Britain’s Royal Mint unveiled on Monday a seven-kilogramme gold coin with the highest face value in its 1,100-year history in honour of the latest James Bond film.
The one-of-a-kind new coin celebrating the release next month of the 25th movie in the legendary franchise No Time To Die has a face value of £7,000 ($9,000).
At 185 millimetres in diameter, it is also the largest coin ever made by the Royal Mint, Britain’s official coin-maker.
The piece is engraved with an image of the fictional British spy’s favourite car — an Aston Martin DB5 — and its famous BMT 216A number plate surrounded by a gun barrel.
It is part of a collection of several coins and metal bars launched to mark the release of No Time To Die, which premieres in London later this month.
The ensemble includes gold coins weighing two kilogramsmes, one kilogramme and five ounces — with face values ranging from £10 to £2,000 — as well as a number of silver and other coins.
The mint did not release the price tag for the seven-kilo gold piece, but the recommended retail price of the two-kilo coin is an eye-watering £129,990.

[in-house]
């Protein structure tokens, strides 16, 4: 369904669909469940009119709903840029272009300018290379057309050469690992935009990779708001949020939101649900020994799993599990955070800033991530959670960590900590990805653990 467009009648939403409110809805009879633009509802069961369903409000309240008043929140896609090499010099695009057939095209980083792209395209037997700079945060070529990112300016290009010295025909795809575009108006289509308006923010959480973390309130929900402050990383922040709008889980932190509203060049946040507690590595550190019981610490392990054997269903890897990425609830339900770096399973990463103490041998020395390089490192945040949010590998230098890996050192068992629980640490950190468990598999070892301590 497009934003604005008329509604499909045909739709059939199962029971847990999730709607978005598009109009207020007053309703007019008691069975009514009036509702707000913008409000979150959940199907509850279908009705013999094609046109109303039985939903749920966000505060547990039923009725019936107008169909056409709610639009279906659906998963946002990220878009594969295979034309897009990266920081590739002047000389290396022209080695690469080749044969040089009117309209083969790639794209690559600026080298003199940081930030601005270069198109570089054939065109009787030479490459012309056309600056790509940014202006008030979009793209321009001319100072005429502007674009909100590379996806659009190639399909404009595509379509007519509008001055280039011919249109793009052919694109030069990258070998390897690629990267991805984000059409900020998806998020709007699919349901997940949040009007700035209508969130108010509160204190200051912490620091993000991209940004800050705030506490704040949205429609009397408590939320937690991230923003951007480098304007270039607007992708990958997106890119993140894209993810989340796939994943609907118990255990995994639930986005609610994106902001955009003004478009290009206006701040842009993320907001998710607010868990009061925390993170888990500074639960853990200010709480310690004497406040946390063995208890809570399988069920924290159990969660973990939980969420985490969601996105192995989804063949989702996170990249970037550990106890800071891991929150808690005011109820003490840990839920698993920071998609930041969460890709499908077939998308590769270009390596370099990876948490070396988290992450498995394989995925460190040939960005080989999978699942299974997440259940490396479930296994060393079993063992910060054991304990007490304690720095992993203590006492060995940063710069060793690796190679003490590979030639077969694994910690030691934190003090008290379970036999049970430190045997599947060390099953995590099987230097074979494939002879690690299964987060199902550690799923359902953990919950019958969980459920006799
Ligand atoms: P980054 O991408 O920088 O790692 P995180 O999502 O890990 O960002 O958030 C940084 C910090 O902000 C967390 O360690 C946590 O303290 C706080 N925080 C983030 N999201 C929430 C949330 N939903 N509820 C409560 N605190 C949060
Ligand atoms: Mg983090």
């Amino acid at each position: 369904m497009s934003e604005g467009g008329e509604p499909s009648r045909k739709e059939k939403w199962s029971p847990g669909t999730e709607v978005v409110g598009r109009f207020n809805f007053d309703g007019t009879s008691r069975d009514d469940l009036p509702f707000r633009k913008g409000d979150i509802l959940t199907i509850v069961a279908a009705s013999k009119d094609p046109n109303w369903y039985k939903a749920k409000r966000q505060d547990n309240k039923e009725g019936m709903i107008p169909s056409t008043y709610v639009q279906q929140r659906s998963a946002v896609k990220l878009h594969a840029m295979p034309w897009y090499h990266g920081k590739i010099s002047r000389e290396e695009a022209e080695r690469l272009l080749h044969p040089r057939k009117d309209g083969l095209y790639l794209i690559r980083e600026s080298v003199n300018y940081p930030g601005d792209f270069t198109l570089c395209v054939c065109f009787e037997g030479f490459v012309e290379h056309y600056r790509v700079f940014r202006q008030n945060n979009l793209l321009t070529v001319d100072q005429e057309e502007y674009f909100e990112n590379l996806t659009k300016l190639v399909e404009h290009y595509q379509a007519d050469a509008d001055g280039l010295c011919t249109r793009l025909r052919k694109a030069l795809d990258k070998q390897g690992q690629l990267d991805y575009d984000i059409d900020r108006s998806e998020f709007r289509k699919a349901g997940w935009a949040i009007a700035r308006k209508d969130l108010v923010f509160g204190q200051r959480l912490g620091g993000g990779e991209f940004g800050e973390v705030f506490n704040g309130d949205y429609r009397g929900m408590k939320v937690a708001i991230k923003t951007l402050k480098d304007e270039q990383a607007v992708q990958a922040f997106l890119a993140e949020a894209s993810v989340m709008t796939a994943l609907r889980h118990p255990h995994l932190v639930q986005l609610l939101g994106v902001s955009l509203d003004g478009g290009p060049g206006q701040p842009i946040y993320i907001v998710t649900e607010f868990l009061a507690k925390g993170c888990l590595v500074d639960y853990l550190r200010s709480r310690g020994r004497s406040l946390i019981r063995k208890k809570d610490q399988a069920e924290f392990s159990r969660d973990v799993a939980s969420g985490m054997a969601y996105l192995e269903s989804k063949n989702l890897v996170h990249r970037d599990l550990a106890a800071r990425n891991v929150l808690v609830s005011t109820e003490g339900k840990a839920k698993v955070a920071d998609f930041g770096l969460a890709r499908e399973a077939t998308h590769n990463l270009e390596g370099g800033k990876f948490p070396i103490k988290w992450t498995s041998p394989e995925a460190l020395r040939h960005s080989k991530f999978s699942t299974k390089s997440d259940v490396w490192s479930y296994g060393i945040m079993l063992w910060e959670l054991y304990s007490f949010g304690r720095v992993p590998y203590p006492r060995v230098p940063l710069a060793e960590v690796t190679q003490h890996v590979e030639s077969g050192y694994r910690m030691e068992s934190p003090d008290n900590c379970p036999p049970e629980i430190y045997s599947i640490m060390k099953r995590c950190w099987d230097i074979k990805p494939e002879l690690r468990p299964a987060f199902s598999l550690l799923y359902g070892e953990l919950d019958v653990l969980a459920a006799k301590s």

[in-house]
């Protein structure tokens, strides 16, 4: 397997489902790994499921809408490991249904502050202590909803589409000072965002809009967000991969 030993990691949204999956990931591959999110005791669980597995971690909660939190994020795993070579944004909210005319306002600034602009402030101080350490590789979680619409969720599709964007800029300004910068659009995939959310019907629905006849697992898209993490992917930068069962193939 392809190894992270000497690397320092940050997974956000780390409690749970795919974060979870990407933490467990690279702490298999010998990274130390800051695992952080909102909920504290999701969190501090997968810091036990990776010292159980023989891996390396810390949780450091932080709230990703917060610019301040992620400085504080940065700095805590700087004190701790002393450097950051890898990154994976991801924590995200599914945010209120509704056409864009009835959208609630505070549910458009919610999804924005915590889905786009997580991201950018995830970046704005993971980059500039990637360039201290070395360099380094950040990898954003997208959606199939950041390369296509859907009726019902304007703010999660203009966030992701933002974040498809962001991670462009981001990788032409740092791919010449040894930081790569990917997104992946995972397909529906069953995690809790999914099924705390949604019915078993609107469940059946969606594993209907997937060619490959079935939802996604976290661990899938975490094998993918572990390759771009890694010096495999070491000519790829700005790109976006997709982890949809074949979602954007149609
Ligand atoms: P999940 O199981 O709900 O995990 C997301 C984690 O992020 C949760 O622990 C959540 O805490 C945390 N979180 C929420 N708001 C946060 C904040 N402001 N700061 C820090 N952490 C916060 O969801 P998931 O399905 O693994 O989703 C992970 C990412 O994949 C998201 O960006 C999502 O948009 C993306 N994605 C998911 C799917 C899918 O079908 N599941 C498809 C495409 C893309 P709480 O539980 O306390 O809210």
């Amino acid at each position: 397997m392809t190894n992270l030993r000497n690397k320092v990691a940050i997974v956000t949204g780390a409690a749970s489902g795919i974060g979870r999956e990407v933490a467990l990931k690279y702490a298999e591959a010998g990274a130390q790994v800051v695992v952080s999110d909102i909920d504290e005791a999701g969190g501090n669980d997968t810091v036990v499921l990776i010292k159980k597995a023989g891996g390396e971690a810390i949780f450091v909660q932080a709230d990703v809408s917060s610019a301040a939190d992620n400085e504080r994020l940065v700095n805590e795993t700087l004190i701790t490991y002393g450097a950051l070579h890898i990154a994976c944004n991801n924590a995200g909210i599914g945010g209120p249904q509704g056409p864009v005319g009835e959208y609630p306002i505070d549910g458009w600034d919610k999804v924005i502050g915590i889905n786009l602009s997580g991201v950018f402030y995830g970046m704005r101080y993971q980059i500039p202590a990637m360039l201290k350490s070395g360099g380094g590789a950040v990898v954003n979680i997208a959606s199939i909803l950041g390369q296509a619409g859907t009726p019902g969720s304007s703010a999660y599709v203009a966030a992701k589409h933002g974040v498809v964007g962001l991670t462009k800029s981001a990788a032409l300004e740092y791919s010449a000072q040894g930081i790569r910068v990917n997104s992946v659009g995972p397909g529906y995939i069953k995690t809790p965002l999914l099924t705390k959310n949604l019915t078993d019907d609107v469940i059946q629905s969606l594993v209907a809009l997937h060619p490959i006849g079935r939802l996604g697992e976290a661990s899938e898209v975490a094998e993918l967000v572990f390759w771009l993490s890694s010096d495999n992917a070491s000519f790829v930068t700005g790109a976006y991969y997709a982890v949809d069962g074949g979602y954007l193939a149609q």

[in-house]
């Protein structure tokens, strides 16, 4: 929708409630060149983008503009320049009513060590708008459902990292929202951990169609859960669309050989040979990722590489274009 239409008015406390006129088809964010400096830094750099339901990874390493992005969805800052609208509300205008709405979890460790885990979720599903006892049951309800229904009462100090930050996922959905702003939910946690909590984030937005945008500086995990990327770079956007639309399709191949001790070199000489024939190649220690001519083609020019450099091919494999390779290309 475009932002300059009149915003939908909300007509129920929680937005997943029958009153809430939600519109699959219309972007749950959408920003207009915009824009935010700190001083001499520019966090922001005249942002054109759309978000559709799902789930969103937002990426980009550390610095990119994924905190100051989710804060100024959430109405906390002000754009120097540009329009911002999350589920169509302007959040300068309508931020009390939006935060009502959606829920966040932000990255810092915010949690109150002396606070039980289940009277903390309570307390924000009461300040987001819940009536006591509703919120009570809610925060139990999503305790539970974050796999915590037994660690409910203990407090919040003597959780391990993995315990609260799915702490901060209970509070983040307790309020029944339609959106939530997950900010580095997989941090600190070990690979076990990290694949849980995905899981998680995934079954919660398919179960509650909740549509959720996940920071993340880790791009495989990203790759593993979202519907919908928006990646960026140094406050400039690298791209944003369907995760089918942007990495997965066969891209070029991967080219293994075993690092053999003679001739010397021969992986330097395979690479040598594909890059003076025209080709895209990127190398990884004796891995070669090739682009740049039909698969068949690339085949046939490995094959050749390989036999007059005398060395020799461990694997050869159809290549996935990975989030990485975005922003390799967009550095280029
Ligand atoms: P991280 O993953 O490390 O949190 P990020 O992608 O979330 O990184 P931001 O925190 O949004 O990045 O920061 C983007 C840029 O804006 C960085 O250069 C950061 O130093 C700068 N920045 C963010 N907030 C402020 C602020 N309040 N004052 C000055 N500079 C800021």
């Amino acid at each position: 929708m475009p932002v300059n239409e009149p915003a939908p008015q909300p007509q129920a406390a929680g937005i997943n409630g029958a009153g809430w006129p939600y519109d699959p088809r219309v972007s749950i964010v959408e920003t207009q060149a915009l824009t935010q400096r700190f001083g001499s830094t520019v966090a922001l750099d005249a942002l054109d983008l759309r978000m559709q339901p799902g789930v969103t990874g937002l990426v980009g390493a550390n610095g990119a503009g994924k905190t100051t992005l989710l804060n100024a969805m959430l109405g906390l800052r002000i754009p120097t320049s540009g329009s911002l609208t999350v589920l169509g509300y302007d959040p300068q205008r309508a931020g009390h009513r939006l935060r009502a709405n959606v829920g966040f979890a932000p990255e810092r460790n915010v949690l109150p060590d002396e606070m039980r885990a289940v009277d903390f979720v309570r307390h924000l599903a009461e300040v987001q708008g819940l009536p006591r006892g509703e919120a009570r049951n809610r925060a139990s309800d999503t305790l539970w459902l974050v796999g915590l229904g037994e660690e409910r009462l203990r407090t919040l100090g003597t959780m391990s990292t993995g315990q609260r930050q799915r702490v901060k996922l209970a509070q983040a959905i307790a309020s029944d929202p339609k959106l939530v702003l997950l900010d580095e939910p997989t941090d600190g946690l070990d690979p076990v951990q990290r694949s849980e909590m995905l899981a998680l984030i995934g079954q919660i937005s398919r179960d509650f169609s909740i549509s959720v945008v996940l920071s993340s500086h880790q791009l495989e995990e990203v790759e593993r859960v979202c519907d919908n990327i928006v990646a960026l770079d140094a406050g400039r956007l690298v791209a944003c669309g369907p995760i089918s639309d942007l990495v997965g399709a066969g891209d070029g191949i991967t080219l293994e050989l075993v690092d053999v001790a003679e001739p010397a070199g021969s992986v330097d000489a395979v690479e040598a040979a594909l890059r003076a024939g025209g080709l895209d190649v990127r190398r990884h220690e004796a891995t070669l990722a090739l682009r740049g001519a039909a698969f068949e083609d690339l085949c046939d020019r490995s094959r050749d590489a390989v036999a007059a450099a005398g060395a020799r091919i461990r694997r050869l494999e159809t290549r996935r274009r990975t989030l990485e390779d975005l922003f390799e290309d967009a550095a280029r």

Meanwhile, the metal bars, which will be available in gold and silver, are set to have all of the 25 official James Bond film titles engraved on them.
“The design series focuses on iconic imagery from the Bond films,” designers Christian Davies and Matt Dent said in a statement.
“Finding the balance between design detail and what can be accomplished in production was a challenge, nowhere more so than the intricate spokes of the DB5’s wheel,” they added.
The latest instalment of the British spy saga, due to start hitting cinemas around the world in early April, sees Bond drawn out of retirement in Jamaica by his old friend and CIA agent Felix Leiter.
It is expected to be actor Daniel Craig’s last outing as 007, after starring in four previous films.